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March 2017

Preparing for an Interview and Appeasing Anxiety

Preparing for an Interview and Appeasing Anxiety

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Well done! You have a job interview! You are probably experiencing a tumultuous cocktail of feelings: happiness, anxiety, pride, concern and so on. There is no need to let this overwhelm you. There are ways in which you can prepare yourself for this interview, so it need not plague your mind.


  • Research! Research! Research!

Research the business and the position for which you applied. No, this does not mean you have to slave over your computer for hours, ultimately emerging as an encyclopaedia of information about your potential employer. Rather this means that a certain amount of research is essential. An interviewer will expect you to have some knowledge of their business. In their eyes, it is a question of:  why would you want to work here if you know nothing about us? The best place to look is obviously their website. Explore the site, learn of their services and scan through their blogs. An ‘About Us’ or ‘Meet the Team’ page might provide you with information about who will be interviewing you. The business may have subsidiaries or sister companies, try and memorise their names and what they do. This well-rounded foundation of knowledge will please them. There is no need for me to specify how long your homework should take; it is best to research until you feel comfortable and prepared. This may be 15 minutes or 2 hours. The aim is to work until you feel confident enough to maintain a light conversation about their business.


  • Look at industry news.

An extension of the first point, reading industry news will give you an advantage over the other candidates. You may be asked questions about your thoughts on current happenings in the sector. Showcasing your awareness about the industry will highlight that you are passionate about this career path and will therefore work hard, if offered the position. You will appear a well-read and enthusiastic individual who clearly wants the role.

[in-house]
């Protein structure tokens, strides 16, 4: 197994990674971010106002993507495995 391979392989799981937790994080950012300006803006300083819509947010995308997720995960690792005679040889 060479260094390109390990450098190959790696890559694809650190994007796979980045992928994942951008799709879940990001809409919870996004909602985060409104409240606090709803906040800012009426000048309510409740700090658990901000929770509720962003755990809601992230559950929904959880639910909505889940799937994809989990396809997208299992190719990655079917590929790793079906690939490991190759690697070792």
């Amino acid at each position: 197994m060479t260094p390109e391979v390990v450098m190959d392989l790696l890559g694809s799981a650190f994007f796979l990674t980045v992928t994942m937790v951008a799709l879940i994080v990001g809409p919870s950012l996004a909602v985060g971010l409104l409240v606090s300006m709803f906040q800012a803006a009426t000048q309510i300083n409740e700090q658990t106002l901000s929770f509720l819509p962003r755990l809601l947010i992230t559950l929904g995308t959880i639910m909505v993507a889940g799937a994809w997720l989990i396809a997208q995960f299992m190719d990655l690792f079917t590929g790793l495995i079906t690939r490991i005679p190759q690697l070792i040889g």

• Plan your journey, giving time for train delays/traffic.

Hopefully, your common sense has already told you to do this. Nothing looks worse to an employer than an interviewee who is late without cause. Plan your journey and allow time for minor travel disruptions. If there are major train delays, or there is an unforeseeable traffic situation, then phone ahead and let them know. Or, if you are within a reasonable distance from their offices, book a taxi from your nearest stop.


  • Select your outfit in advance

You may be indifferent to fashion, or you may fancy yourself a reincarnated Coco Chanel.  Whatever the case, plan what you will wear to the interview before the day arrives. Business dress-codes vary to such an extent that you can never be too sure what to wear to an interview. This depends on the role you’re applying for, the industry it is in, and the company’s own aesthetic. A safe bet is always smart, office wear. There is no need to shove your high fashion style in their faces, equally do not show up looking sloppy or unkempt. It is fine if you want to share a little personality by wearing a flash of colour, as long as you look professional. Interviewers expect candidates to look smart; suit-trousers will not make you look overdressed in comparison with the actual employees. Unless you decide to wear a floor length gown, smart clothing will work in your favour.


  • Write down why you are suitable for the position

A great exercise that will ground your thoughts and help prepare you for the interview is to write down why you are suitable for the position. Think about your studies and experience and how they have prepared you for this role. Why do you want this job? What skills do you possess that will help you to fill the position effectively? Try and think experiences and examples that make you different from other candidates. You may be asked questions, so it is always beneficial to have an idea of your possible responses. If you wrote something similar in your covering letter when applying for the job, refer back to this. But, it is best to avoid recycling it word for word at the interview, as this will be obvious and make you seem insincere.


  • Print off a copy of your CV to take to the interview.